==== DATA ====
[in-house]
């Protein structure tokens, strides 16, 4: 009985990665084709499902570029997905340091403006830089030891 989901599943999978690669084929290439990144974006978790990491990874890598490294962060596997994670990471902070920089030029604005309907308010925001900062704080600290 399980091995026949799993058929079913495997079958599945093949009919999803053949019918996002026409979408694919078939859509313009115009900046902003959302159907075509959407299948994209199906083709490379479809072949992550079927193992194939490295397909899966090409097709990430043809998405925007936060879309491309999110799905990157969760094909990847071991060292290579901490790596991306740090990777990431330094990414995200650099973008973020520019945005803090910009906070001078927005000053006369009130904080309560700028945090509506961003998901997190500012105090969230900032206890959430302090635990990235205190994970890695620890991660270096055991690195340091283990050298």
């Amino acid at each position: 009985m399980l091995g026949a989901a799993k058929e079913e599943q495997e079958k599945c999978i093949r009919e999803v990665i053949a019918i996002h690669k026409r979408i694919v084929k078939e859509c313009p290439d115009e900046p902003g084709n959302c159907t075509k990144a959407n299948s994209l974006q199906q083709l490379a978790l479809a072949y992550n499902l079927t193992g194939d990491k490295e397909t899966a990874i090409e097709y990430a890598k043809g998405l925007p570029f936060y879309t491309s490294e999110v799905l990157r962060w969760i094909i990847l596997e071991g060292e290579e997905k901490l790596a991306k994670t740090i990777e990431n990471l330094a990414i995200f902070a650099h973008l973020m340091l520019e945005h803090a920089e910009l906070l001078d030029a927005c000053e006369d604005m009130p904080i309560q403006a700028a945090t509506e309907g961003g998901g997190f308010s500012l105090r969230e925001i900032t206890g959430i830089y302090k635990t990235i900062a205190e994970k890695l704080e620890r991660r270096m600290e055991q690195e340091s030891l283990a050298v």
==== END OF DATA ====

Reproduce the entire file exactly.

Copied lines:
[in-house]
């Protein structure tokens, strides 16, 4: 009985990665084709499902570029997905340091403006830089030891 989901599943999978690669084929290439990144974006978790990491990874890598490294962060596997994670990471902070920089030029604005309907308010925001900062704080600290 399980091995026949799993058929079913495997079958599945093949009919999803053949019918996002026409979408694919078939859509313009115009900046902003959302159907075509959407299948994209199906083709490379479809072949992550079927193992194939490295397909899966090409097709990430043809998405925007936060879309491309999110799905990157969760094909990847071991060292290579901490790596991306740090990777990431330094990414995200650099973008973020520019945005803090910009906070001078927005000053006369009130904080309560700028945090509506961003998901997190500012105090969230900032206890959430302090635990990235205190994970890695620890991660270096055991690195340091283990050298």
């Amino acid at each position: 009985m399980l091995g026949a989901a799993k058929e079913e599943q495997e079958k599945c999978i093949r009919e999803v990665i053949a019918i996002h690669k026409r979408i694919v084929k078939e859509c313009p290439d115009e900046p902003g084709n959302c159907t075509k990144a959407n299948s994209l974006q199906q083709l490379a978790l479809a072949y992550n499902l079927t193992g194939d990491k490295e397909t899966a990874i090409e097709y990430a890598k043809g998405l925007p570029f936060y879309t491309s490294e999110v799905l990157r962060w969760i094909i990847l596997e071991g060292e290579e997905k901490l790596a991306k994670t740090i990777e990431n990471l330094a990414i995200f902070a650099h973008l973020m340091l520019e945005h803090a920089e910009l906070l001078d030029a927005c000053e006369d604005m009130p904080i309560q403006a700028a945090t509506e309907g961003g998901g997190f308010s500012l105090r969230e925001i900032t206890g959430i830089y302090k635990t990235i900062a205190e994970k890695l704080e620890r991660r270096m600290e055991q690195e340091s030891l283990a050298v």